The Auto-Immune Nutrition Plan:
How many times have you sought medical attention to improve a health problem you are facing only to walk out of the office with little indication of a possible diagnosis and a prescription sheet directing you to consume drugs only to treat your symptoms? A known 22 million people in the United States are affected by an autoimmune disease and millions more likely suffer unknowingly (6).
Now what if that prescription sheet had a natural strategy for you to follow that could not only treat your symptoms, but decrease the severity of your disease or disorder and possibly prevent further suffering? An autoimmune diet may be the answer you were originally seeking.
What is an Autoimmune Disease?
There are 80 known autoimmune diseases in which a broad range of symptoms can manifest in the body (6). In these cases, the immune system mistakenly attacks healthy tissue after a perceived threat from an otherwise normal food source. The most common food sensitives are gluten, dairy, eggs and nuts (3, 15)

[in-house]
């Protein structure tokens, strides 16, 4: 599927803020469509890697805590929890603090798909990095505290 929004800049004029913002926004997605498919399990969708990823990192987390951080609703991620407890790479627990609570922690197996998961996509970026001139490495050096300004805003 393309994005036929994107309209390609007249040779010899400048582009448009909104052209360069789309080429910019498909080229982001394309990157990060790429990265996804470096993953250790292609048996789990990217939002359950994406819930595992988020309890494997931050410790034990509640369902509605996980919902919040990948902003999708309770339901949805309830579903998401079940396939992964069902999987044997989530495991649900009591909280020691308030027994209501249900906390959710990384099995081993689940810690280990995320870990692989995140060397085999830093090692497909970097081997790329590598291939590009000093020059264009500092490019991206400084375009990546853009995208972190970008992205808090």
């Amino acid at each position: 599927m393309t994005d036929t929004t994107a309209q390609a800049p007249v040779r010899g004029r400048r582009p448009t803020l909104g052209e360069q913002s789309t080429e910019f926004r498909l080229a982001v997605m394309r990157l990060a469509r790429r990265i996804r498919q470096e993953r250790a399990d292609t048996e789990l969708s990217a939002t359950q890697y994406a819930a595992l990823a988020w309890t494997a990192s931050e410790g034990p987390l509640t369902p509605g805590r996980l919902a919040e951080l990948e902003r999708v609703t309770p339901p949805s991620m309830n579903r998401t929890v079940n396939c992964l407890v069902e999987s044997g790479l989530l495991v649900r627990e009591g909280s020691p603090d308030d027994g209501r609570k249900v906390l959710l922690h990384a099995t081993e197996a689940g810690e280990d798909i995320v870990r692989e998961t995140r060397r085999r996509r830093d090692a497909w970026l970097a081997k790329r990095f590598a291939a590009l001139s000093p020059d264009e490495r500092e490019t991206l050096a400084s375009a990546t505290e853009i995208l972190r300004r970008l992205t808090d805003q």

Many factors may trigger an individual’s immune system to function inappropriately such as infectious agents such as bacteria or viruses, genetics, and lifestyle factors. Although you can’t change any predisposition that may make you susceptible to an autoimmune disease, you can change your lifestyle habits beginning with nutrition (6).
The Immune System
The human body is naturally designed to detect foreign agents in the body such as toxins or cancer cells. Antibodies are created to seek and destroy these harmful invaders flagged as antigens. Although these foreign antigens are looking to fit in, once the antibody recognizes them as invaders they alarm other cells to attack and remove the antigen immediately (2).
When the immune system confuses normal antigens with harmful antigens such as gluten, its defense mechanisms maintain the body in a chronic state of inflammation. A cascade of destructive physiological effects occur which potentially leads to abnormal tissue growth or organ dysfunction (1).
Common Autoimmune Disorders
The following is a list of common autoimmune diseases and autoimmune related disorders compiled by the National Institute of Health (1, 2). Chances are that you may suffer from one of the follow disorders yourself or you know someone who does.